I have a deep respect for flutists because they possess the secret to making a sound that is a complete mystery to the rest of the world. Ask them to explain it and it takes a couple of sentences, the last one invariably being “blow into it like you would to get a whistle out of a pop bottle.” Now here’s where it gets complicated. The generic answer, the one size fits all, is not sufficient. It would take too long to explain what people do to mess it up. And while mere words would be inadequate, they would still be useful.
So go many other techniques in music. The short explanations don’t always work. (On the other side of the coin, in the cases where explanations are superfluous, the more talented the student, the less they need a wordy description. The visual and the aural examples help more. Sometimes the words just get in the way.)
With many students, however, the longer explanation is what the teacher creates to fix the particular problem. In music, the devil is not in the details. That’s where the solutions lie.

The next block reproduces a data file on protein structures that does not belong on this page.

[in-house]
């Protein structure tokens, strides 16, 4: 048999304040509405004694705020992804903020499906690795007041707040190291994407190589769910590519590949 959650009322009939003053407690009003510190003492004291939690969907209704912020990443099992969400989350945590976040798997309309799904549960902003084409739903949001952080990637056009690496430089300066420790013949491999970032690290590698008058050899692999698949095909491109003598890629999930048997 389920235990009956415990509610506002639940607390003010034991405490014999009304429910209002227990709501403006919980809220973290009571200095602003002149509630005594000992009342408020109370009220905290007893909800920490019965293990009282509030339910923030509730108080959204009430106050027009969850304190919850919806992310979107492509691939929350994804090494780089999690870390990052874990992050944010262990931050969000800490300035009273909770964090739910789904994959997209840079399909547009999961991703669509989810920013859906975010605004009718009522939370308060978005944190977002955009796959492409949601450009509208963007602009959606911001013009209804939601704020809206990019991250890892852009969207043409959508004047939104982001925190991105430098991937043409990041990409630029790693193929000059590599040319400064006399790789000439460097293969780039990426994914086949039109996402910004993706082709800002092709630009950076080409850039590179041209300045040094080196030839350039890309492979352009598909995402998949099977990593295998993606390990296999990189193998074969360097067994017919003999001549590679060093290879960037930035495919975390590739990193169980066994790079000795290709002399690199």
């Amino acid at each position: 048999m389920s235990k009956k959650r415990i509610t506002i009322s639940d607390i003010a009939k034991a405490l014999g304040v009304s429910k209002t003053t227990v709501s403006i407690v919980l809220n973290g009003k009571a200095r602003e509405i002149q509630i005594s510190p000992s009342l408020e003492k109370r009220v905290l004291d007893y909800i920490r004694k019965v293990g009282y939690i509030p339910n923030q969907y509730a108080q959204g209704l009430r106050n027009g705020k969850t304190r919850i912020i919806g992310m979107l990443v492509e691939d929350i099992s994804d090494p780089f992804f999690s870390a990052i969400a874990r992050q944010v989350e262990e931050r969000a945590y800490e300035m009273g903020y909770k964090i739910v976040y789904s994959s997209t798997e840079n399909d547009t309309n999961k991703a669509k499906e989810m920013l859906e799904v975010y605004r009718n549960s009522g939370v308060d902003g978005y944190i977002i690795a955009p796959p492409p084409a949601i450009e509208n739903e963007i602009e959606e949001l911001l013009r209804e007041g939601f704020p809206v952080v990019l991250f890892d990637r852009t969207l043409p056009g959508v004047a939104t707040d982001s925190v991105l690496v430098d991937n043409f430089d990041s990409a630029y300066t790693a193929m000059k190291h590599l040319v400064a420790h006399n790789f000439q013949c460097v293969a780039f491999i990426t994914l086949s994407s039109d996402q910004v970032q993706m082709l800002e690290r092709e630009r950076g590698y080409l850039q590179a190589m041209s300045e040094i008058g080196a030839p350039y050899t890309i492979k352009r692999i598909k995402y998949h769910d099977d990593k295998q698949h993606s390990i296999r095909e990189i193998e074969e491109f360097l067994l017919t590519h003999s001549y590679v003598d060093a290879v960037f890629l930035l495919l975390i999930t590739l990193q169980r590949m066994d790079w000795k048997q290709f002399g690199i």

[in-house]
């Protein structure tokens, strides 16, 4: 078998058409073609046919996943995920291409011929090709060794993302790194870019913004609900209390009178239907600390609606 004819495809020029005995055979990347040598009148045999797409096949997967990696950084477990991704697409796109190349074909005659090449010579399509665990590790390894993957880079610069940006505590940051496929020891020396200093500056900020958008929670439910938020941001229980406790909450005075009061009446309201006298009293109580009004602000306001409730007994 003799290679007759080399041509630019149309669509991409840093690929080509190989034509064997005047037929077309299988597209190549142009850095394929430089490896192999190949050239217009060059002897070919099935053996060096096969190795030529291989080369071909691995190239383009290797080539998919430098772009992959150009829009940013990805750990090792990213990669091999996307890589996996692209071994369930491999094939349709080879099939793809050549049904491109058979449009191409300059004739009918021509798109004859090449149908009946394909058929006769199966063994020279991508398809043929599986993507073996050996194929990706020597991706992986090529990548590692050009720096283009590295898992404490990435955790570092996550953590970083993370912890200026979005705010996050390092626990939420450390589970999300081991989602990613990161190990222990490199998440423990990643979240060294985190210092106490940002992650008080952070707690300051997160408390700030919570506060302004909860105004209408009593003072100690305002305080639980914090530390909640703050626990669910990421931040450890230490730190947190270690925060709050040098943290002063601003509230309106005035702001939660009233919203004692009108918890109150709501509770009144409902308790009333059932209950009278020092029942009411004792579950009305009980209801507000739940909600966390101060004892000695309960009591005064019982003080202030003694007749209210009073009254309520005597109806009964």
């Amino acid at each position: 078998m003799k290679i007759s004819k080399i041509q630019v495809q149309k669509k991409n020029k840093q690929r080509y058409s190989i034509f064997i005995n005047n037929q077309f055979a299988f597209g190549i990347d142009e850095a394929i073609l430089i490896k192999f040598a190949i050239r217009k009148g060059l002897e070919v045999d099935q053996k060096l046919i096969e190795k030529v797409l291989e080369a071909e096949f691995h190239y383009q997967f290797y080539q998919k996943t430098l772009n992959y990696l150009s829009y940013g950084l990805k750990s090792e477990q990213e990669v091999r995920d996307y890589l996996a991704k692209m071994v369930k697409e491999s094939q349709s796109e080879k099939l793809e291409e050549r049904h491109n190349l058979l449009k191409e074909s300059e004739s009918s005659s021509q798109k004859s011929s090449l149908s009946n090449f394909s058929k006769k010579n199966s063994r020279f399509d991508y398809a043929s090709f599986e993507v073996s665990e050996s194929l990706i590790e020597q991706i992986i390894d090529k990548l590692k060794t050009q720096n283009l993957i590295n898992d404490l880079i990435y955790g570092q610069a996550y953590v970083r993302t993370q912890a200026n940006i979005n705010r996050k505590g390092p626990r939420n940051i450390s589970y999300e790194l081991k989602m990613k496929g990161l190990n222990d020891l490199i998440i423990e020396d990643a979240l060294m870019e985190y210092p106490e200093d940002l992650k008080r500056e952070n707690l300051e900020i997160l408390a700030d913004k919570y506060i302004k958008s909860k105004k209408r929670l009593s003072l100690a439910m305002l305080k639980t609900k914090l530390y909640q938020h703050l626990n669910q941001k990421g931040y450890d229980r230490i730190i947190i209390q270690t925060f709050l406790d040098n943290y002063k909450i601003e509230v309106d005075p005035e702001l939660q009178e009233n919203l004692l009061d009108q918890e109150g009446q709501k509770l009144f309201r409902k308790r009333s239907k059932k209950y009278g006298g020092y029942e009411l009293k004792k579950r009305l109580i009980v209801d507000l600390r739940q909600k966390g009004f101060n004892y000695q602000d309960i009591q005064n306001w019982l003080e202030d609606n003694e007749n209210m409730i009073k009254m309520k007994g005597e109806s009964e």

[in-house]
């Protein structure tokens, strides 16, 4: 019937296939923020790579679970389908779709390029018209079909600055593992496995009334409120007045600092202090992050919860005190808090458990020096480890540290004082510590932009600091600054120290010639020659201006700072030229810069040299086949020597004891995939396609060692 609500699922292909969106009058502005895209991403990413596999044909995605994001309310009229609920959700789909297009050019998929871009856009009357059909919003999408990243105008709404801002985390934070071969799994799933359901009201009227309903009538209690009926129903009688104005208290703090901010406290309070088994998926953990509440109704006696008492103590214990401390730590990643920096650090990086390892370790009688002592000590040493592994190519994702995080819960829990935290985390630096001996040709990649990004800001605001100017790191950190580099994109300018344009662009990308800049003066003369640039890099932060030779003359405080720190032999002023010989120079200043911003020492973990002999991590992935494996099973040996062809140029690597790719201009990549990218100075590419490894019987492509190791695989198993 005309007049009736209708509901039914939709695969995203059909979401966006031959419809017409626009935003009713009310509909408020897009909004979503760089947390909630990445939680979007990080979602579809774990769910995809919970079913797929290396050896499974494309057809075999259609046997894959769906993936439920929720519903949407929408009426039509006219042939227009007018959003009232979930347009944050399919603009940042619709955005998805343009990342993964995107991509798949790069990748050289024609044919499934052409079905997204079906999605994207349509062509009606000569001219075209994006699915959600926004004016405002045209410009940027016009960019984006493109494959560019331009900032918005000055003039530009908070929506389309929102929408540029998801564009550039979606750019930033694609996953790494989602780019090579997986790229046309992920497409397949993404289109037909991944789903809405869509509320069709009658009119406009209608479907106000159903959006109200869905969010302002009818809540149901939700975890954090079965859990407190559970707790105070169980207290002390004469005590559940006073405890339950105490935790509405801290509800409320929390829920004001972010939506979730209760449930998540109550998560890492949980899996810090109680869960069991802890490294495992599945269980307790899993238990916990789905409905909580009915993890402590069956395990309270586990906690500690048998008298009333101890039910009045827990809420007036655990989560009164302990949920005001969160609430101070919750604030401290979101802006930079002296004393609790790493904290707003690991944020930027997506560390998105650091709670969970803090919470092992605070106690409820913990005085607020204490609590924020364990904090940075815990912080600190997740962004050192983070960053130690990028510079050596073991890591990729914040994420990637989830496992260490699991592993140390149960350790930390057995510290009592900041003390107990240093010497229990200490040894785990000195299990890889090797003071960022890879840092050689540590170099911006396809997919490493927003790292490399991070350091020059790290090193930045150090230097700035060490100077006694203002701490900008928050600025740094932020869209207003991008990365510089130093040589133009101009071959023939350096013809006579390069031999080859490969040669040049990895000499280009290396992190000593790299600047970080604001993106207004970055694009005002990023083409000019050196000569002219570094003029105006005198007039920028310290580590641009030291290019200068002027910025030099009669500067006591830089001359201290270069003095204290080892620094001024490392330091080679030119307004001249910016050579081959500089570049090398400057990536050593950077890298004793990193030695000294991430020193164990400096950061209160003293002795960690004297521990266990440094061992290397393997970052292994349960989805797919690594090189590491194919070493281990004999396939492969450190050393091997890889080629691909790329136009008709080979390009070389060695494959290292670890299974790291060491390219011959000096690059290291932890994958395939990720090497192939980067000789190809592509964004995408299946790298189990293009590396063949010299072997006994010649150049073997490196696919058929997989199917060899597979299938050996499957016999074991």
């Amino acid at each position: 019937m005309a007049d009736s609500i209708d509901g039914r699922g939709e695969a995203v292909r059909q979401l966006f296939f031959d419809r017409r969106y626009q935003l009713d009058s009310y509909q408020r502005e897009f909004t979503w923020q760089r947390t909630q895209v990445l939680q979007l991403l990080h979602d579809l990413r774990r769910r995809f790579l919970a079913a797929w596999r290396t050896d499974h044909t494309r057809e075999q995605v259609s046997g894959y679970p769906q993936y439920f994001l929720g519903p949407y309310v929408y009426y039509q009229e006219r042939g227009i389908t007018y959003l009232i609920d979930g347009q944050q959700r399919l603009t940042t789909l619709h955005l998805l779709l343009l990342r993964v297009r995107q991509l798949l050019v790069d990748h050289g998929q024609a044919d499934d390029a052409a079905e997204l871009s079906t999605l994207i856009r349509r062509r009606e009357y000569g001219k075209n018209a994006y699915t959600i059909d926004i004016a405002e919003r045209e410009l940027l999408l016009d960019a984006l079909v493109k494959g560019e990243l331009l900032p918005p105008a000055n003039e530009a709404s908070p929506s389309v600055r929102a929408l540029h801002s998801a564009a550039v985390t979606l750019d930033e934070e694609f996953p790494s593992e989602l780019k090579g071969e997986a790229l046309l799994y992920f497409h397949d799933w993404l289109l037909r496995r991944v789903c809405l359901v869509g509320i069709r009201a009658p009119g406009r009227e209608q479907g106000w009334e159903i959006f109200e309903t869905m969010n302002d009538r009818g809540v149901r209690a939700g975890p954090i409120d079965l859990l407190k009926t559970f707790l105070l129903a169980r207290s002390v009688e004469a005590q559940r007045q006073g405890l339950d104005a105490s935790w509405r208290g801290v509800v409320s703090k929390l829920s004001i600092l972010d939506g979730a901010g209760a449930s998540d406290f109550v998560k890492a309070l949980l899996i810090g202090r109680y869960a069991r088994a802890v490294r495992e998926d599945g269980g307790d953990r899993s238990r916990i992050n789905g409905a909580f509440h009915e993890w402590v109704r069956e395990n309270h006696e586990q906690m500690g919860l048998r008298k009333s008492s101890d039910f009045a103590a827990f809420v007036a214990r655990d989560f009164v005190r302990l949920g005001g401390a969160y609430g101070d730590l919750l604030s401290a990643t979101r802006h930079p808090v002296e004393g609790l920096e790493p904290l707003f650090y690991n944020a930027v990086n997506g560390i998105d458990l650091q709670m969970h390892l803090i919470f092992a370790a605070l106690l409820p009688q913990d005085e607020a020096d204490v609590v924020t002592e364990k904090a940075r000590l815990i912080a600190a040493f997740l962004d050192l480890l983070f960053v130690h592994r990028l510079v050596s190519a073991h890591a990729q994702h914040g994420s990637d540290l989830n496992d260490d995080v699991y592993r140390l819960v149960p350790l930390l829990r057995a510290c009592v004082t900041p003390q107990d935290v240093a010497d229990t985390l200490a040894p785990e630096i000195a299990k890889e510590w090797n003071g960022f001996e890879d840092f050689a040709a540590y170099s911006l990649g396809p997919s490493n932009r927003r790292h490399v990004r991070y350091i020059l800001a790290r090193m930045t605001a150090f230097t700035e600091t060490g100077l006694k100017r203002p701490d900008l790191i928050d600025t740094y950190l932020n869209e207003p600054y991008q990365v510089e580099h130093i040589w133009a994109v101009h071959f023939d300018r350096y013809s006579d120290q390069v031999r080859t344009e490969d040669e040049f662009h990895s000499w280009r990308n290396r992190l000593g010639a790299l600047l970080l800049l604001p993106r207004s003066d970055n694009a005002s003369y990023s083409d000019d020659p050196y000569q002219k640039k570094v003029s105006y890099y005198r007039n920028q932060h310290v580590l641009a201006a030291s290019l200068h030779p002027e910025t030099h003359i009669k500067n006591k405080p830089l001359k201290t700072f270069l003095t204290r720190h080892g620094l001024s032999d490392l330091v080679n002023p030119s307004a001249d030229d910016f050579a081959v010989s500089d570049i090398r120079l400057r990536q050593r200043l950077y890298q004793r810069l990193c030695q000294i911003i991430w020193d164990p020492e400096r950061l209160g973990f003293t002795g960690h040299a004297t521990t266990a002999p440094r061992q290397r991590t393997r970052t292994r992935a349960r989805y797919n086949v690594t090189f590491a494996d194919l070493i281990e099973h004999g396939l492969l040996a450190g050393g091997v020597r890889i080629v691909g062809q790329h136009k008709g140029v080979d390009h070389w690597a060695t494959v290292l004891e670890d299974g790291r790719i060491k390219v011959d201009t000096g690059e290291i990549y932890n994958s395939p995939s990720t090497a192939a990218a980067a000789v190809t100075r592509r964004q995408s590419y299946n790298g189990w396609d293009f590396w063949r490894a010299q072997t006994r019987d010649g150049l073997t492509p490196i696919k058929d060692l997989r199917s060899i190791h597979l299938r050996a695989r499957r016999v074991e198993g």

Don’t Do a Do-Over
Vibrato is essentially a self-taught maneuver. If your vibrato is full of bumps and robotic gestures, how do you simplify it? How do you replace karate-like jabs with coasting back and forth, gentle and rhythmic?
Vibrato is one of the least understood violin techniques, much like making a sound on a flute. We are drawn to a particular vibrato by virtue of our individual make-up.
When you’re ready to make a change, work with what you have, rather than throw the baby out with the bath water. This has several advantages. It eliminates the possibility of transferring the shaking and bumping from an arm vibrato to a wrist vibrato. It also begins the process in which reflective observation will make the necessary changes. Finally, refining what you have, instead of changing everything, will re-direct energy that is needed to think about the bow arm’s role in vibrato.
Change the Ingredients